Nina and Tanja have been remarkably consistent throughout the last three years of qualification. They come to tournaments ready to play from the first serve, compiling a 13 – 1 record in pool play during 2021. Remarkably, Betschart & Hüberli were never eliminated from their pool once in 21 world tour stops this quad. All that success at the start of the tournament sets them up to make deep runs in the knockout stage. Their two best tournaments for ranking points came at 2019’s biggest events. Don’t mistake their consistency with a lack of passion. These two play with a lot of emotion.
They made the semifinals and finished fourth at the Hamburg World Championships and again a week later in Gstaad when it was a major five-star tournament. Last May in Sochi they earned their best four-star result with a silver medal. A few weeks ago in Gstaad they beat two very strong Olympic teams (Russia and Australia) before losing an extremely close three-setter to Agatha & Duda in the quarterfinals (21 – 18, 18 – 21, 15 – 13).
Nina’s quick start in tournaments correlates perfectly to the quick start she had to her career. She won two U21 World Championships back in 2011 and 2012. Those tournaments were won with both members of the other Swiss team at the Olympics, Joana Heidrich and Anouk Verge-Depre. She also won four gold medals one silver and a bronze at European Youth Championships in her early days. Tanja didn’t have the sparkling youth career that Nina did, but since hooking up in 2016 they have been looking forward, not back. Tokyo 2020 is certainly one of the things they have been looking forward to.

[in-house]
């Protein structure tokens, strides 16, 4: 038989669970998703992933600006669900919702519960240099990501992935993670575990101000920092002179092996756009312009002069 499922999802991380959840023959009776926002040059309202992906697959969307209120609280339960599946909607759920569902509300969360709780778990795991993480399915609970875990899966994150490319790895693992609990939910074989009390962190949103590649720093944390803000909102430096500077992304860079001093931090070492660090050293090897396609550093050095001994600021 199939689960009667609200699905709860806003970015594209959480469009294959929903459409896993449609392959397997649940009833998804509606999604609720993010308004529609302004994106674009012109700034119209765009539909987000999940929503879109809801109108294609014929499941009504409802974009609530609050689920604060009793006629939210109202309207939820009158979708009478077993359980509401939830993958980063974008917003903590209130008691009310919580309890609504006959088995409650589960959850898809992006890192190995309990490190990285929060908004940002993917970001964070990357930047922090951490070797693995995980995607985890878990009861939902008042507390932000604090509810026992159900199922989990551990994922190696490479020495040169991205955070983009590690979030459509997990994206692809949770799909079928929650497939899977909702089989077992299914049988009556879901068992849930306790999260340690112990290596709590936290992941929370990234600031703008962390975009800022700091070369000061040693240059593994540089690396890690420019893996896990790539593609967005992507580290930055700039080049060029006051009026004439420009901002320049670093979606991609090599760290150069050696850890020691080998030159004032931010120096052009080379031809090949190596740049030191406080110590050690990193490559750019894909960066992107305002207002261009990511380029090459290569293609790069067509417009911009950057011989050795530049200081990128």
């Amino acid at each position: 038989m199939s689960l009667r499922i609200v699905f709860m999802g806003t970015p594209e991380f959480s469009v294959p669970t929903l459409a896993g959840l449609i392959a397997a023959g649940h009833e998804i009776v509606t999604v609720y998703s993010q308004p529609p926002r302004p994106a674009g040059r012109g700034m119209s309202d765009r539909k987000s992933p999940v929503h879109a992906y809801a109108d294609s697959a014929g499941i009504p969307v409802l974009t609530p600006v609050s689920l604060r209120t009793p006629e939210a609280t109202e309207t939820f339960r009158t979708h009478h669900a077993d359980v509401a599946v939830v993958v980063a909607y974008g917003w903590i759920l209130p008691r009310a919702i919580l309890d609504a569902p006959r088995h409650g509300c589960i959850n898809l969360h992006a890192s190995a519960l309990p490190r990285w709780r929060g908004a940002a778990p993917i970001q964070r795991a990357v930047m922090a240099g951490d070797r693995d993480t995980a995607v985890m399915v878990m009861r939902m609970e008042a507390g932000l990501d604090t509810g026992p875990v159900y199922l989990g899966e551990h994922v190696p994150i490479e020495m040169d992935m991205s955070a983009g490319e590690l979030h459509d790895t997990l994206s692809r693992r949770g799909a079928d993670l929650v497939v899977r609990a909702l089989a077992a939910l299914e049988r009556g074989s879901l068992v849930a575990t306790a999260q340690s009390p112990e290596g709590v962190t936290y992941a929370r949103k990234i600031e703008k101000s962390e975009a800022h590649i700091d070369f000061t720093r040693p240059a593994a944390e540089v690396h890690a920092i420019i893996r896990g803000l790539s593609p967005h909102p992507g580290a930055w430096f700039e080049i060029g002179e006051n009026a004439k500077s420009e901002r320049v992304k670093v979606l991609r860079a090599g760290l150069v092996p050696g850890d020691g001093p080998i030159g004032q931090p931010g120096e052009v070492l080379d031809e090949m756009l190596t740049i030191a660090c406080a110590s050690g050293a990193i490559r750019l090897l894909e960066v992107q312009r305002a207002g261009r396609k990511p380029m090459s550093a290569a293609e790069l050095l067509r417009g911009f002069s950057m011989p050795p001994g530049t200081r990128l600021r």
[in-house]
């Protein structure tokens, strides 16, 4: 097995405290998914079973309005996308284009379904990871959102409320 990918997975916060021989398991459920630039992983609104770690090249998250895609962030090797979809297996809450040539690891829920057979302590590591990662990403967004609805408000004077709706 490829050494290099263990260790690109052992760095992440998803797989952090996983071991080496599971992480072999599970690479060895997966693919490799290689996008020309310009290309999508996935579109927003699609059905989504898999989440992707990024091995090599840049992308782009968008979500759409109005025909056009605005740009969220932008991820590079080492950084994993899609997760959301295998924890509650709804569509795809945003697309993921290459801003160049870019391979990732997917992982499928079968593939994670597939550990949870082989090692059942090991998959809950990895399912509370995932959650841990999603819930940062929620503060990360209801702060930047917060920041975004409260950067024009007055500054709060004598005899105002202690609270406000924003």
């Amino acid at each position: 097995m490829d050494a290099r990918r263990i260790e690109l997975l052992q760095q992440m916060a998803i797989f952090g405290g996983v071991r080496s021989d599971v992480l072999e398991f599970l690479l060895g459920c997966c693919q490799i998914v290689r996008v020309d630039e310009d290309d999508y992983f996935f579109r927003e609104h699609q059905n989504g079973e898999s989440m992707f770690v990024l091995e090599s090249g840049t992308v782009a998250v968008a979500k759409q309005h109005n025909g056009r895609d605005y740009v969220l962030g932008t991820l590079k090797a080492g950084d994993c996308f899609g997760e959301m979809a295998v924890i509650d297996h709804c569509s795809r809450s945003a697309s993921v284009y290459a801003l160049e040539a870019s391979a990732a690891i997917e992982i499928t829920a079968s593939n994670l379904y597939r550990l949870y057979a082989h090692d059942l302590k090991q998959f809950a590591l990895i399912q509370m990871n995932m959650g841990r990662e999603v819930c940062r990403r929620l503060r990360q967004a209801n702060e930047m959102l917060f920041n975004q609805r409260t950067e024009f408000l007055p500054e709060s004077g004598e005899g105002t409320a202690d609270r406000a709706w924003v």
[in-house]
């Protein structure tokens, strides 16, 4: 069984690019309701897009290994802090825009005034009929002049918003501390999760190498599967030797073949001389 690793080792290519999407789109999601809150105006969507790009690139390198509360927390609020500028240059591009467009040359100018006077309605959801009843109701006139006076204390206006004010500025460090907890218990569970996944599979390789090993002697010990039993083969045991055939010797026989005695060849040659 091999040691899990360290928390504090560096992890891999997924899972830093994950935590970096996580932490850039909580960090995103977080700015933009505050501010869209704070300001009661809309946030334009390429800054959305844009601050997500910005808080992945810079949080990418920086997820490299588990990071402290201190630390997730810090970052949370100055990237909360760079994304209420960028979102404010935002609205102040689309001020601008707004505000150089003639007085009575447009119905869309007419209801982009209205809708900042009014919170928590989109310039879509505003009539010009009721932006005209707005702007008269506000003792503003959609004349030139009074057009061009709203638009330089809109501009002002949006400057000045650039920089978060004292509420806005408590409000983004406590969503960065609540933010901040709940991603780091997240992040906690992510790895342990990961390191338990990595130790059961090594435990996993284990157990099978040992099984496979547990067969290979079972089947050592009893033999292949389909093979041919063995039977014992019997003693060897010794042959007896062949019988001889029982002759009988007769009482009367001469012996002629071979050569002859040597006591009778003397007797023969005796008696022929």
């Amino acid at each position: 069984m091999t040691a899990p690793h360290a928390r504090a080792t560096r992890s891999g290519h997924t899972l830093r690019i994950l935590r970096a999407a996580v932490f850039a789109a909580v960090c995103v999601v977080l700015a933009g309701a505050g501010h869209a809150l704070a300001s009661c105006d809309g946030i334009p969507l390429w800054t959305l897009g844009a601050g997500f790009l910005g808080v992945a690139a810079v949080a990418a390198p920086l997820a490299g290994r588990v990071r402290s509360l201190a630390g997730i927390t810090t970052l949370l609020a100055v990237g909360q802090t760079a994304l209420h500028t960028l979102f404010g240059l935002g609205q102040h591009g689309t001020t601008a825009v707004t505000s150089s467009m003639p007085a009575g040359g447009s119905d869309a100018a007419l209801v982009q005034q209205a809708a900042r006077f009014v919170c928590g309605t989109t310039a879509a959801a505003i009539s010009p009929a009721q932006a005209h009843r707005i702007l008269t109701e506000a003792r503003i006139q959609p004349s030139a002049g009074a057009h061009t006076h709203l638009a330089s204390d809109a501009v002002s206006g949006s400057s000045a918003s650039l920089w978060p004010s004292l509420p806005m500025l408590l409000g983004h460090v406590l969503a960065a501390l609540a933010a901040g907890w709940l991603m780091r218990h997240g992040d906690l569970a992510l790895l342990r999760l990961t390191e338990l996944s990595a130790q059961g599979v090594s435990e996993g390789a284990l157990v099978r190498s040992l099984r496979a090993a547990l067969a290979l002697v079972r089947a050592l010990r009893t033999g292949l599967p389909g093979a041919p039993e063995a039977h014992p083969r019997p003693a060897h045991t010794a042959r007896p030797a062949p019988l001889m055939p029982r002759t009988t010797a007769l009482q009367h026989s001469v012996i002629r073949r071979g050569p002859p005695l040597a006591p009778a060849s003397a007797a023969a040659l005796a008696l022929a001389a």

Laura Ludwig & Maggi Kozuch
Photo by FIVB
This is the fourth Olympics for Laura Ludwig. The third time was definitely the charm as she won gold in Rio five summers ago with Kira Walkenhorst. She has been a special player from the beginning, winning an age group world championship more than half a life time ago at the age of 17. She has a sixth sense that lets her know exactly where her opponents are on the court at all times. When she tracks down a shot, if both opponents are lingering near the net, she plays the ball directly to the back line on the first contact, a shot that is referred to as the Ludwig. Other players like Sarah Sponcil and Megumi Murakami have added the ‘Ludwig’ to their repertoire as well, but nobody does it like Laura.
After Rio, she took time off to become a mother. When she returned in 2019, Walkenhorst had retired, so she began playing with Maggi Kozuch. Kozuch was one of the best hitters in world and Germany’s best player during her very successful career on the hard court. Her move to the sand has taken time, but when she gets her footwork right, she can absolutely crush the ball.
Germany’s best indoor player and best beach player partnering up sounds like a match made in heaven. The results have not followed, however. Their partnership has been marked by underachievement, with one big exception, the 2019 World Tour finals. They started that tournament as the 20th seed, an indication of how mediocre their year had been. They dropped the first match with a loss to German rivals and Karla Borger and Julia Sude. Karla was Margareta’s first beach partner (playing in Tokyo’s Pool A). After their opening loss, they won six straight matches and the $40,000 prize. They haven’t come close to replicating those results, but that showed they perform best on the biggest stage. There is no stage bigger than the Olympic games and Laura has Olympic and World Championship success. Even if they lose today against Nina and Tanja, that doesn’t mean they won’t suddenly catch fire and end up on the podium in two weeks.
Marketa Slukova & Barbora Hermannova
Photo by FIVB
Nothing but sadness, heart break and many well wishes for these two. Marketa & Barbora will be missed during this tournament. Three times, starting today, a match with their names on it will show up on the Olympic schedule. Beach volleyball fans around the world can’t wait to see them back on the sand again soon.
Other Beach Volley Blog Olympic Previews
If you have missed the previews of the other pools playing in Tokyo, you can find them by following these links.